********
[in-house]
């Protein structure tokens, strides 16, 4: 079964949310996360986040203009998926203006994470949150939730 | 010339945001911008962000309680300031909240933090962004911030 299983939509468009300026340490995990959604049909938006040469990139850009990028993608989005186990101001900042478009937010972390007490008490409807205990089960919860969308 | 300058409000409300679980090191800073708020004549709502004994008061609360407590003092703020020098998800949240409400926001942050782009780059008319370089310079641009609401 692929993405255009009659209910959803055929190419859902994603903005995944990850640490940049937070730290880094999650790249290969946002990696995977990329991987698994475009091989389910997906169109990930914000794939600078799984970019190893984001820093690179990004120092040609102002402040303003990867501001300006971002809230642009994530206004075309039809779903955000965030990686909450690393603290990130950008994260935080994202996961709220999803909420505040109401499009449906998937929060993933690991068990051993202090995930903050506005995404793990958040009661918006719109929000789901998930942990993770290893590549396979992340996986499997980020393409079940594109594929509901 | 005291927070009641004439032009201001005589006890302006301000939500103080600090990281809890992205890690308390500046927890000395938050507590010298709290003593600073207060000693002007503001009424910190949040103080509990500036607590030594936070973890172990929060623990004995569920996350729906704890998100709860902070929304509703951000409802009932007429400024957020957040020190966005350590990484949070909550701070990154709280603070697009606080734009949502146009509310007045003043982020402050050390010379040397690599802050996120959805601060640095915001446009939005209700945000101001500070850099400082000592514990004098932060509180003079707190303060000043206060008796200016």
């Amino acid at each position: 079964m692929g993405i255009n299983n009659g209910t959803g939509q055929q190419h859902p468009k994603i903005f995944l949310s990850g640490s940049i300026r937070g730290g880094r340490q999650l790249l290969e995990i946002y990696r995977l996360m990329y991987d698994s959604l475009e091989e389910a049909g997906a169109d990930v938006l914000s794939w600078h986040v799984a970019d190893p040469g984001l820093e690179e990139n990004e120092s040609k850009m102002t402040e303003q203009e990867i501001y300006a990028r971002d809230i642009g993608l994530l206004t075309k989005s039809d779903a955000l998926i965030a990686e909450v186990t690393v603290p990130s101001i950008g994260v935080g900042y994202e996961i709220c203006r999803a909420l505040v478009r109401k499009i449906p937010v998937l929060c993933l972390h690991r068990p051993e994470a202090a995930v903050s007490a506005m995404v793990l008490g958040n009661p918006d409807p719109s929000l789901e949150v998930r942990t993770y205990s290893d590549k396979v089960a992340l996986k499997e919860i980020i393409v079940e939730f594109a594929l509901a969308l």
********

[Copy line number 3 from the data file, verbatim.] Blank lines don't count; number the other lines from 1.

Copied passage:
């Amino acid at each position: 079964m692929g993405i255009n299983n009659g209910t959803g939509q055929q190419h859902p468009k994603i903005f995944l949310s990850g640490s940049i300026r937070g730290g880094r340490q999650l790249l290969e995990i946002y990696r995977l996360m990329y991987d698994s959604l475009e091989e389910a049909g997906a169109d990930v938006l914000s794939w600078h986040v799984a970019d190893p040469g984001l820093e690179e990139n990004e120092s040609k850009m102002t402040e303003q203009e990867i501001y300006a990028r971002d809230i642009g993608l994530l206004t075309k989005s039809d779903a955000l998926i965030a990686e909450v186990t690393v603290p990130s101001i950008g994260v935080g900042y994202e996961i709220c203006r999803a909420l505040v478009r109401k499009i449906p937010v998937l929060c993933l972390h690991r068990p051993e994470a202090a995930v903050s007490a506005m995404v793990l008490g958040n009661p918006d409807p719109s929000l789901e949150v998930r942990t993770y205990s290893d590549k396979v089960a992340l996986k499997e919860i980020i393409v079940e939730f594109a594929l509901a969308l």